A version of this post was origianlly published on February 13, 2019 in TrainingZone.


With geographical distance becoming more of an inconvenience rather than an insurmountable obstacle, companies everywhere are able to hire people in different countries, regions or continents. Especially those that operate in the knowledge-based economy, where employees only need a computer with an internet connection to do their job.

HR professionals seem to have the world in their backyards. They can find the best talent to help their companies for clients grow. But having access to an unlimited pool of candidates also comes with challenges. We’ll get to that later on.

4 Things to consider when upskilling remote workers

Considering the fast-paced business environment, one thing is certain: upskilling employees is the base of progress. No matter what they do — nor where they are located — companies need to ensure the best talent management and talent development programs are put into place for all of their employees. This brings on even more challenges for HR and L&D professionals, as managing and upskilling employees who work in remote locations require the application of specific strategies and tactics. Here are a few things to consider before setting out on that journey.

  1. Time zones

    There are currently 38 time zones around the globe. If a company is based in the UK and only expanded throughout Europe there is at most a three hour difference to work with. But if a UK company has people working from Southeast Asia and anywhere in the Americas the differences in local times get harder to manage; but not impossible.

    It’s easy to forget about time zones when scheduling interviews, meetings or training sessions but this is usually a mistake only made once. After an important virtual get-together has to suffer because someone mixed up the time, everyone will make sure that won’t happen again.

  2. Tech tools

    There is a cornucopia of options when it comes to tech tools that help companies deal with time differences and employees working in remote locations. Technology is actually the driver behind remote jobs, after all.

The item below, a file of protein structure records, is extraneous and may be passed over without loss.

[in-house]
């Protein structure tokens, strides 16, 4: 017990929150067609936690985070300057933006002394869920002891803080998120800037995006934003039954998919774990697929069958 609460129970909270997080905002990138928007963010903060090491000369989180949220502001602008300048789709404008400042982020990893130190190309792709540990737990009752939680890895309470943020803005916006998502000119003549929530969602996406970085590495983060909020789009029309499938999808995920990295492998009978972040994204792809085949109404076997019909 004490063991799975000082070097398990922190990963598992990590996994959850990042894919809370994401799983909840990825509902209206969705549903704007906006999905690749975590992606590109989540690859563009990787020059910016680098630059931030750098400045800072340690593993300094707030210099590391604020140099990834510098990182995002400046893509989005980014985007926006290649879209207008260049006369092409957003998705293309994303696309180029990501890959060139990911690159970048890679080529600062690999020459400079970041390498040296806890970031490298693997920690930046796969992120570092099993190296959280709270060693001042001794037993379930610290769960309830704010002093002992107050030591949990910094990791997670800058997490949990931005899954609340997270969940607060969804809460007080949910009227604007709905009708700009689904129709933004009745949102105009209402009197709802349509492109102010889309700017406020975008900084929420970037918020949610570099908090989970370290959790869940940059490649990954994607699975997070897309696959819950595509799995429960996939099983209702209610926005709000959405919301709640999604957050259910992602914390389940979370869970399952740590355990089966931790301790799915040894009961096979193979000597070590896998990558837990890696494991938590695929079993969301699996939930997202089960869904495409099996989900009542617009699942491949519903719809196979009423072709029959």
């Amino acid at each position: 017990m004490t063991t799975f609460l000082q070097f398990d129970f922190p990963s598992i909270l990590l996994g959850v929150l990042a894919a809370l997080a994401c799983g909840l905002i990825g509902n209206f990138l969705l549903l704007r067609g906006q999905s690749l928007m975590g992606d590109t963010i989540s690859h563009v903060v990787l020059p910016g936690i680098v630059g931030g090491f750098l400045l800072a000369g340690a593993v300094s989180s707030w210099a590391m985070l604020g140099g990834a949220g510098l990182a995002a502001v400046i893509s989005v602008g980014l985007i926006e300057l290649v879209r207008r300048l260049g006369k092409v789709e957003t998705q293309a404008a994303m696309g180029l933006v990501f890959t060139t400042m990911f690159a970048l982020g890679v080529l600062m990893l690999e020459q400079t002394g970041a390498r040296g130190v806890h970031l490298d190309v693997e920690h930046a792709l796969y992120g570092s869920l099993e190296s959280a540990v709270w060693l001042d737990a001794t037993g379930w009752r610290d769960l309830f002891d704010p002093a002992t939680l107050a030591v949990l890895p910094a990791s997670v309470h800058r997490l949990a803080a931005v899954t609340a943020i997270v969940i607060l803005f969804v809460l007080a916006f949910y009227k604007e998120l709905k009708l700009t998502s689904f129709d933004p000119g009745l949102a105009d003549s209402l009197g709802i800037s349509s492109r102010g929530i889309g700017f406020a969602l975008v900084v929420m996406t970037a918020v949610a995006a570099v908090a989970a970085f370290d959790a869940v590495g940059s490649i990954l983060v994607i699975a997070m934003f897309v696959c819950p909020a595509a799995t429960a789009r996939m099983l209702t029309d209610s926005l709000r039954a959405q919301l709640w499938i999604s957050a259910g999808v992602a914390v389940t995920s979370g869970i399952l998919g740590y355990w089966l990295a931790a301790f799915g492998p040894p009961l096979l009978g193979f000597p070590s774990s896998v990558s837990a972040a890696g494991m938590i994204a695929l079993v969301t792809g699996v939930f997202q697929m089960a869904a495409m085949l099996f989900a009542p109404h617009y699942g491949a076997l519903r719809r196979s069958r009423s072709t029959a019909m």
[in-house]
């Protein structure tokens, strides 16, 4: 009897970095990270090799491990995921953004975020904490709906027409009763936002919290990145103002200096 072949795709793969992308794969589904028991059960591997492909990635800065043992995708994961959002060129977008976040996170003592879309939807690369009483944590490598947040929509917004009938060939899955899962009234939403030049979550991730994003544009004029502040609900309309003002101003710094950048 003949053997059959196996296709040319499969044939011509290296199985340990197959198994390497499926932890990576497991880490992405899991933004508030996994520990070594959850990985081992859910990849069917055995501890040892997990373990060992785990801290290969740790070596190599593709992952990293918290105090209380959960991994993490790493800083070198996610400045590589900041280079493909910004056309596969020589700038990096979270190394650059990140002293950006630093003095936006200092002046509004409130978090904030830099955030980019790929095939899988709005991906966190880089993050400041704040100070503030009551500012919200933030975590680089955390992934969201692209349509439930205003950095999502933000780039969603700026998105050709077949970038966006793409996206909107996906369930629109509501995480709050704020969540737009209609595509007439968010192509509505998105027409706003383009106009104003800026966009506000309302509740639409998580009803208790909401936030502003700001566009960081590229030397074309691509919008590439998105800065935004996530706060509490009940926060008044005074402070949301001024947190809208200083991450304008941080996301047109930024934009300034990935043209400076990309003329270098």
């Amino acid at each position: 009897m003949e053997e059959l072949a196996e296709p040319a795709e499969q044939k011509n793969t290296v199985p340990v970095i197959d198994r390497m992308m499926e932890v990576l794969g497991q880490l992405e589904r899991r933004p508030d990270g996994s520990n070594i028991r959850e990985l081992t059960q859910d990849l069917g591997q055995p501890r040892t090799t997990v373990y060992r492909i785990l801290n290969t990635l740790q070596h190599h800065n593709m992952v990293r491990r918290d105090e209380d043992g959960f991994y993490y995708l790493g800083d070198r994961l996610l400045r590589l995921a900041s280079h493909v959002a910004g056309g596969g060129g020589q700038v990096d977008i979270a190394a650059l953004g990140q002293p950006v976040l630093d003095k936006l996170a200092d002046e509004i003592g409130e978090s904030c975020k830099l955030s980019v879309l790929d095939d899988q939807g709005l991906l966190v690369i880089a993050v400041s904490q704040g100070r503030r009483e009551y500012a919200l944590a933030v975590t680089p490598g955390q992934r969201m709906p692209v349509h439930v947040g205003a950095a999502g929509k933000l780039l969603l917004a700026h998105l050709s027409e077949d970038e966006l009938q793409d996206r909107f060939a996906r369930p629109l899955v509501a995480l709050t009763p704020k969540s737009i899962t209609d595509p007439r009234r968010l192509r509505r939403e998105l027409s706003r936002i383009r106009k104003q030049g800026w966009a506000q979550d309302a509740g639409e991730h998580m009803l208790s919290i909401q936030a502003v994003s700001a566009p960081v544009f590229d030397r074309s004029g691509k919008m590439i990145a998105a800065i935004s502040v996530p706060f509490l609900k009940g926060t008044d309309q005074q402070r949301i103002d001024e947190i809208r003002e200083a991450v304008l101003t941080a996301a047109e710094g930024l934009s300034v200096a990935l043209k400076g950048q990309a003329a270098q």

After ensuring each employee has a personal computer or a laptop and an internet connection they can use to get their job done there are three main types of software that should be taken into consideration:

    An LMS with features that enable asynchronous learning. All great learning management systems for businesses do that, but there are still plenty of training solutions that don’t.

    Asynchronous learning allows employees to access training courses, engage in learning activities, collaborate with their peers and communicate with instructors — when the time is most convenient for them. Take that, time zones!

    Chat tools that are always on. These can be an integral part of the above-mentioned LMS or stand-alone solutions. For the training part it may be better to encourage the use of the LMS chat tool, as all learning will happen in the same place — courses, questions, answers and all.

    But since people are social beings and they learn from one another even more than from formal training materials and discussions, opting for a stand-alone chat tools is also a good idea. Learning can happen in even in the most casual of conversations between employees.